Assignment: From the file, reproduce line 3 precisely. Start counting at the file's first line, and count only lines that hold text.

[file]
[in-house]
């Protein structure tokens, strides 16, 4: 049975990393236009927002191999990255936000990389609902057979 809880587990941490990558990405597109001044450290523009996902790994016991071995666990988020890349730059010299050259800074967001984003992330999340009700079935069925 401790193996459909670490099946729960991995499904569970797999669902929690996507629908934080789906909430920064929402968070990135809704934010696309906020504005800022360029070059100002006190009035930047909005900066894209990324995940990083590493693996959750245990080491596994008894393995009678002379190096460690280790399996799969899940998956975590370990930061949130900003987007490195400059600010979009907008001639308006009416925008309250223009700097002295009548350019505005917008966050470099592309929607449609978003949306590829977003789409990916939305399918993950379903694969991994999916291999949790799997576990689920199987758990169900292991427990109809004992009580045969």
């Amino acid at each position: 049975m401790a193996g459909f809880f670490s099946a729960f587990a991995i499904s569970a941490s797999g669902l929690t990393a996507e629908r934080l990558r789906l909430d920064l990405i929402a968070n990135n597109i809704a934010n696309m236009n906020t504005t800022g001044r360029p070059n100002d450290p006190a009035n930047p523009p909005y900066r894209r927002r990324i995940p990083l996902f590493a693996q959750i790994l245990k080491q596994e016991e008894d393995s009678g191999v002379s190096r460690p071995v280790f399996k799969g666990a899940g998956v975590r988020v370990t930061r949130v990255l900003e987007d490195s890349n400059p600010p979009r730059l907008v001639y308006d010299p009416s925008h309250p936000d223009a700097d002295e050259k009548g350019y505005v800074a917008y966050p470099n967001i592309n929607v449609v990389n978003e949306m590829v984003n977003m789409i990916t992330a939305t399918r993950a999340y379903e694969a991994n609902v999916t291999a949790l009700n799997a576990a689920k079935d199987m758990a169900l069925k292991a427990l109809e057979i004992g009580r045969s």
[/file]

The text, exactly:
């Amino acid at each position: 049975m401790a193996g459909f809880f670490s099946a729960f587990a991995i499904s569970a941490s797999g669902l929690t990393a996507e629908r934080l990558r789906l909430d920064l990405i929402a968070n990135n597109i809704a934010n696309m236009n906020t504005t800022g001044r360029p070059n100002d450290p006190a009035n930047p523009p909005y900066r894209r927002r990324i995940p990083l996902f590493a693996q959750i790994l245990k080491q596994e016991e008894d393995s009678g191999v002379s190096r460690p071995v280790f399996k799969g666990a899940g998956v975590r988020v370990t930061r949130v990255l900003e987007d490195s890349n400059p600010p979009r730059l907008v001639y308006d010299p009416s925008h309250p936000d223009a700097d002295e050259k009548g350019y505005v800074a917008y966050p470099n967001i592309n929607v449609v990389n978003e949306m590829v984003n977003m789409i990916t992330a939305t399918r993950a999340y379903e694969a991994n609902v999916t291999a949790l009700n799997a576990a689920k079935d199987m758990a169900l069925k292991a427990l109809e057979i004992g009580r045969s």